Social media : good for whom ?

By Daniel Leal de Moraes Santana.

“We’ve created a world in which online connection has become primary, especially for  younger generations. And yet, in that world, any time two people connect, the only way  it’s financed is through a sneaky third person who is paying to manipulate those two  people. So, we’ve created an entire global generation of people who were raised within  a context where the very meaning of communication, the very meaning of culture is  manipulation. We’ve put deceit and sneakiness at the absolute center of everything we  do.” – Jaron Lenier  

We are passing through an era in which our perception of the world is controlled by an  algorithm. This is true from the most individual level — the way we look at ourselves and our free will, at those who believe in it — to the most collective one — how we build our  opinions about our governments and other countries, how social media and other online  network devices have shaped and are still shaping modernity. By establishing profits at the cost of agglomerating data, the virtual world has been transformed into an instrument used to  dismantle democratic political systems, mental health, and the current sense of truth. The lack of digital privacy has caused new data technology to undermine democracy  through the manipulation of freedom of expression, polarizing our societies and  spreading hate. Concomitantly, our society has become completely dependent on these  rising virtual devices, perceiving online information as the most reliable knowledge  authority. This leads us to the question: what are the prospects for the next generation and for our futures if this technological progress remains with the “religion of profit at all  costs”? What are the consequences for a community if it relies its opinion on Google  search, Facebook news, or Instagram photos?  

“It’s not about technology being the existential threat. It’s technology’s ability to bring out  the worst in society, and the worst in society being the existential threat.”

Former  Google design ethicist Tristan Harris  

The polarizing effects of social media on our daily life are undeniable. Although they are more visible to some and less clear to others, everyone is affected by it, and once we  realize social media’s importance in shaping people’s opinions, there is no coming back. In terms of the policy, for the past decade, the tech industry has proven its value. The Cambridge  Analytica data scandal is the best example to illustrate the extent to which social media empowers extreme political candidates and dismantles entire societies. Through its  technique of spreading fear via fake news, the British political consulting firm tore apart more than 200 countries through the use of Facebook. By presenting a political party as a complete antonym to another, Facebook and other social media devices spread political campaigns moved by hate and contempt throughout the globe. This was very  perceptible during the last US election: hate against republicans and hate against democrats. Nevertheless, the use of social media as an instrument to polarize societies is not restrained to political elections. It extends to every conception of truth a group of individuals assume, and its perception by whoever the data processor decides. Hate against feminism, hate against sexism. Hate against homosexuals, hate against  homophobia. Hate against the Western world, hate against the Oriental world. Hate  against Muslims, hate against Christians. And so it goes.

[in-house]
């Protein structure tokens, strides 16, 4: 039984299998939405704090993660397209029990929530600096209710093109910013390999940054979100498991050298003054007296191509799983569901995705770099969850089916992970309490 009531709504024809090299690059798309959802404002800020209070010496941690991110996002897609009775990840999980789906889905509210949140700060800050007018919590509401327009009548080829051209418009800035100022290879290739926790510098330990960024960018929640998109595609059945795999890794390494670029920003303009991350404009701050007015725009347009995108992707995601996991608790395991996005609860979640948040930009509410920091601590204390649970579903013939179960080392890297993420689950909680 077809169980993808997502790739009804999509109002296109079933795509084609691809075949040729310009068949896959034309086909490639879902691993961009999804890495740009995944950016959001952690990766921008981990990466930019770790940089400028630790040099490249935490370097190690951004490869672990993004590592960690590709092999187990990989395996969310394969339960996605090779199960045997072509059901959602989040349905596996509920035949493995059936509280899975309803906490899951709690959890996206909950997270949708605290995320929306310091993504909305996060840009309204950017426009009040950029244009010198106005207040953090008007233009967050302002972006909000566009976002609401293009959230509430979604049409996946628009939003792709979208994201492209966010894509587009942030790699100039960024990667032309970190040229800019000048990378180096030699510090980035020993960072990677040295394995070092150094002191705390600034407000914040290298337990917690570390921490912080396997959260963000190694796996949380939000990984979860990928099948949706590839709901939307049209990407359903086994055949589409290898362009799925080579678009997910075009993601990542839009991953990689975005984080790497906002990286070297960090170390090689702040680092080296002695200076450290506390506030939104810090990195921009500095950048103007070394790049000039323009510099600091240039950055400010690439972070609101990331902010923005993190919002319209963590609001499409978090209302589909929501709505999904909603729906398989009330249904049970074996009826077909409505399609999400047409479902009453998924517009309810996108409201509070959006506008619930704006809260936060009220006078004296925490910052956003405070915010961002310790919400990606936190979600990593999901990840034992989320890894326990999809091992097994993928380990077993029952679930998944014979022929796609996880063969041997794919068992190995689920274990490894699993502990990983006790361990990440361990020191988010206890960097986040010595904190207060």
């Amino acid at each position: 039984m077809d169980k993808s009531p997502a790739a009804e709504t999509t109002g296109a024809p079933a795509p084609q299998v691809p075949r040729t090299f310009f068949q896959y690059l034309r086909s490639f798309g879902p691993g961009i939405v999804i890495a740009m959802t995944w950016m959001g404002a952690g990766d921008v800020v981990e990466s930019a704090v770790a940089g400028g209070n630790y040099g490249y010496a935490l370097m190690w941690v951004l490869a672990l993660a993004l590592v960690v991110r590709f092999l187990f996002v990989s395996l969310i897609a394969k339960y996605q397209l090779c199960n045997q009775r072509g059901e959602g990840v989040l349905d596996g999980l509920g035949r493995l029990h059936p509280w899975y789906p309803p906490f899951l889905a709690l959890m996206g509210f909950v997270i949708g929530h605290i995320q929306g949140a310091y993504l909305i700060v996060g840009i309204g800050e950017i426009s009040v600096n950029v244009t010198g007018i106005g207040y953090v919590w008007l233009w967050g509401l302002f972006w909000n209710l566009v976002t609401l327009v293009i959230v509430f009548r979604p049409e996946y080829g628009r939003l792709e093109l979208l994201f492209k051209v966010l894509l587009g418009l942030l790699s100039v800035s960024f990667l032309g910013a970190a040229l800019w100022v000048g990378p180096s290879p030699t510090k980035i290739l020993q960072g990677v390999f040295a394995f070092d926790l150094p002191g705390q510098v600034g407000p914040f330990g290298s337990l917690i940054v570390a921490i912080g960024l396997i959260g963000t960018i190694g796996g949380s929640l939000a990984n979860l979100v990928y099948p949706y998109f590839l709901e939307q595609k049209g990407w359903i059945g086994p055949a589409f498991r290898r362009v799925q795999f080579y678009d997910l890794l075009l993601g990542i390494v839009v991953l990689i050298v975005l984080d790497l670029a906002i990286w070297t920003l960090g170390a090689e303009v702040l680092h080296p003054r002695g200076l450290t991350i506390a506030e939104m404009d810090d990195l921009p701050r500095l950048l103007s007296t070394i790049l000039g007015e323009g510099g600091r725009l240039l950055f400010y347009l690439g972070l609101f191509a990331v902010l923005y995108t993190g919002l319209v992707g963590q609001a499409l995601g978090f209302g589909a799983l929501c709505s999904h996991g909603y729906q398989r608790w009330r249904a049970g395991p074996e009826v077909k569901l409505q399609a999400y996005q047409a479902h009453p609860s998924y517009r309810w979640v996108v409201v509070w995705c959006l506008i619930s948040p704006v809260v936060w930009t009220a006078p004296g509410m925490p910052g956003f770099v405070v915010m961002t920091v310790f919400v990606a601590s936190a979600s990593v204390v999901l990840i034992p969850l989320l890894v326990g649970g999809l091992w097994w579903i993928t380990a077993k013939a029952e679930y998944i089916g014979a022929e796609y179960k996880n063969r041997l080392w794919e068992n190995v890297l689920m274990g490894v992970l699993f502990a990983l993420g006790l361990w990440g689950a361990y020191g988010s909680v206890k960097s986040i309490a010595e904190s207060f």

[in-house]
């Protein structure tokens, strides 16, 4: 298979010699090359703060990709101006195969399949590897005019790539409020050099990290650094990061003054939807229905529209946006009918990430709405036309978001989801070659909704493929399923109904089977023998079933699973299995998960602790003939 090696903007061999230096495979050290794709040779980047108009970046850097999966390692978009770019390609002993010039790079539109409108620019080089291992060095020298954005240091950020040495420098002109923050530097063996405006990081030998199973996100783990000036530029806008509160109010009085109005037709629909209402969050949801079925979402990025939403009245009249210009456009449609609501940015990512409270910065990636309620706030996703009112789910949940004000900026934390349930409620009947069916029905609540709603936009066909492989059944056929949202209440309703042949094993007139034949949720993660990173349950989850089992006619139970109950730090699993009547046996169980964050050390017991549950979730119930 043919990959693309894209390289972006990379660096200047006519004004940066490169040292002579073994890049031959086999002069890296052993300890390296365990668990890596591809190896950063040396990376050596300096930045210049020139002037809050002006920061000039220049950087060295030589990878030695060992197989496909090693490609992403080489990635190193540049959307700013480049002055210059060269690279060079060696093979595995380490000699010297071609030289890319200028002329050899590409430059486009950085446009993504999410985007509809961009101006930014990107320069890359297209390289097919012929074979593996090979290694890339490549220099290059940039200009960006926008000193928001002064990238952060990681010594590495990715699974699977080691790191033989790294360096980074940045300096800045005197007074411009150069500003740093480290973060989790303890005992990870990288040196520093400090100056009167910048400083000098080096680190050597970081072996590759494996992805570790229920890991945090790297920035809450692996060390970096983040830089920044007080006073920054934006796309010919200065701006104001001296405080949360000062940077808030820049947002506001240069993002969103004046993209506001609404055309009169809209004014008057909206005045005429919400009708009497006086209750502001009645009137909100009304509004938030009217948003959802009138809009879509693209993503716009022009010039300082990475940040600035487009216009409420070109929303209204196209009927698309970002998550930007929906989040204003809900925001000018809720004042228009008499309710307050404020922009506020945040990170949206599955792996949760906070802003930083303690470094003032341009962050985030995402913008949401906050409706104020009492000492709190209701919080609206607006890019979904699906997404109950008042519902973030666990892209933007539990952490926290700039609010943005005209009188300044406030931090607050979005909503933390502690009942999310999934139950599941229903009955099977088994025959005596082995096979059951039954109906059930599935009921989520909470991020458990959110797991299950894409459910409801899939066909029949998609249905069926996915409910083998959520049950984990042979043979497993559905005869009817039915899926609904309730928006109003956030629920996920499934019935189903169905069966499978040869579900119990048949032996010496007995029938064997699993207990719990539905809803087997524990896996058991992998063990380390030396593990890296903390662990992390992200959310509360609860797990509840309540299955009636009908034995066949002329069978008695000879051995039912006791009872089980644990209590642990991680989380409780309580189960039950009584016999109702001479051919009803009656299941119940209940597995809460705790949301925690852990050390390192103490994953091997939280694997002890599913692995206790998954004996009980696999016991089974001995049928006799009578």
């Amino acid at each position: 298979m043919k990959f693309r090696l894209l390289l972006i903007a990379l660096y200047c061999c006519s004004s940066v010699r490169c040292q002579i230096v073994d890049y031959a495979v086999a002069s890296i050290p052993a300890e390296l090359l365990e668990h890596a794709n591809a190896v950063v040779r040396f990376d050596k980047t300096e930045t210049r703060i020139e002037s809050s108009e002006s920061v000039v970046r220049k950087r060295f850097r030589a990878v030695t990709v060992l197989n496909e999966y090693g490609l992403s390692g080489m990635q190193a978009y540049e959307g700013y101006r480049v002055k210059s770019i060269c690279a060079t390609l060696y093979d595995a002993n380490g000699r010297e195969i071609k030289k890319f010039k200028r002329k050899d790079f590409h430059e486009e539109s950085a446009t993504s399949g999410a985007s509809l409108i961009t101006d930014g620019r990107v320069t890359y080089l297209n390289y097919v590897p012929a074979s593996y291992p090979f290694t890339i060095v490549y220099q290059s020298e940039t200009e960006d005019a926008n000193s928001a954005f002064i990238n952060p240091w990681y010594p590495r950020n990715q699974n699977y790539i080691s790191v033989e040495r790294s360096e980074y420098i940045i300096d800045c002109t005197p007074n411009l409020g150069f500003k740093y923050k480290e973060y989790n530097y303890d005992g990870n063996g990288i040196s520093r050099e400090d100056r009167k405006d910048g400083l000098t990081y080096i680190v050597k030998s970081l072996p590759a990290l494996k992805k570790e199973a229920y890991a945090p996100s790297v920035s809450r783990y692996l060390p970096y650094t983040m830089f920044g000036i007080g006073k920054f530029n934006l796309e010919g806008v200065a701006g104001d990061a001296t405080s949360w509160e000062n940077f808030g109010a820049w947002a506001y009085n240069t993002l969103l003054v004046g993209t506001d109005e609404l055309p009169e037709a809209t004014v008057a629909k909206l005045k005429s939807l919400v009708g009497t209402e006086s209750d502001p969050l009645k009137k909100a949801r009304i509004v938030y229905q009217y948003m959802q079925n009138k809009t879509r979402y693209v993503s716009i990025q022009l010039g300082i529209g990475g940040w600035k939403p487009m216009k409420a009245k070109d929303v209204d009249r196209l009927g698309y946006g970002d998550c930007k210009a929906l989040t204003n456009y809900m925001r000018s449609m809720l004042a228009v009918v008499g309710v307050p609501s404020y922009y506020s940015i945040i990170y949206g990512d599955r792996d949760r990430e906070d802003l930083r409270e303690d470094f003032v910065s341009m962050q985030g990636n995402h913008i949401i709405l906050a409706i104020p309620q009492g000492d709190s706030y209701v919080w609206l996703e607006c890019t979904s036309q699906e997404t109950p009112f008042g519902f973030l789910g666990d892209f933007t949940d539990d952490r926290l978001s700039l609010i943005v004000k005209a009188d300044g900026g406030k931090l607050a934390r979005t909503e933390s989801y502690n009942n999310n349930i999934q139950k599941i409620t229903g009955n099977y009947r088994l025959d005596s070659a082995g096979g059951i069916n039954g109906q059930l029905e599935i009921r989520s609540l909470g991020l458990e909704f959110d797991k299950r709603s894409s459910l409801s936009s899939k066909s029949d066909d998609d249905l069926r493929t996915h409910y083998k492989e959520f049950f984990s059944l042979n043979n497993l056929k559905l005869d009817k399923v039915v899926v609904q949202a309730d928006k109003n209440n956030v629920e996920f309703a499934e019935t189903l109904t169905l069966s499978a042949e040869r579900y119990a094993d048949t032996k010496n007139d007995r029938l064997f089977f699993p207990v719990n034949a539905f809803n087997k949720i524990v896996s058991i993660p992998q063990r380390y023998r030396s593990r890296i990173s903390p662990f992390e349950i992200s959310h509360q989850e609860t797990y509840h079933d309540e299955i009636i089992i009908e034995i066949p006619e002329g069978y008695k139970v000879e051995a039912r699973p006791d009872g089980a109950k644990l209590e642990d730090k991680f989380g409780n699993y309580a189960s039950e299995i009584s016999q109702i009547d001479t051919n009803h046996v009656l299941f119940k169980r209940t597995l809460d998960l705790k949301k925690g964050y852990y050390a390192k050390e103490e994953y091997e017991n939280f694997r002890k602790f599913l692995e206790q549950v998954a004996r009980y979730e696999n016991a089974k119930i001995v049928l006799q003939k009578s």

“It’s a marketplace that trades exclusively in human futures.”

Professor Emeritus  Shoshana Zuboff of Business Administration at Harvard University  

Of course, virtual networks have their advantages and good qualities as well. Connecting people all around the world through information sharing has a lot of value. It  opens a lot of doors to a more rapid and fluid informational environment among  individuals. However, when utilized as a weapon, a reflection appears not only about the  dilemma of its use, but also about our liberty of not using it. Conversely, it is  known that mindlessly scrolling through TikTok, Facebook, Instagram, etc. contributes  immensely to our perceptions of the external world. Therefore, as a pacifier for uncomfortable situations, or as a distraction when boredom creeps in, or as an  illusion of collecting and developing popularity, the big tech industries exploit our thoughts and feelings in order to hold our attention for as long as possible, inducing a  frenetic need for social approval.  

“We were exploiting a vulnerability in human psychology. We knew that and we did it  anyway.”

Ex-Facebook President Sean Parker

“We’re training and conditioning a whole new generation of people that when we are  uncomfortable, or lonely, or uncertain or afraid, we have a digital pacifier for ourselves,”  – Former Google Design Ethicist Tristan Harris  The rising of extreme political candidates, teen suicide rate, conspiracy theories, and  virtual addiction are some of the consequences of the innovation process of data  technology. Youtube recommends Earth Flat theories massively due to its high number of views. Instagram and Snapchat are enforcing unrealistic beauty standards because viewers are more attracted to them. Google has created a hierarchy of information by presenting different results to different people according to their location. And regardless of all of that, people continue to use these devices because of their importance to being “connected.” To what extent are we really free from perpetuating these catastrophic side effects of social media? To what extent are we free to break apart from this system?

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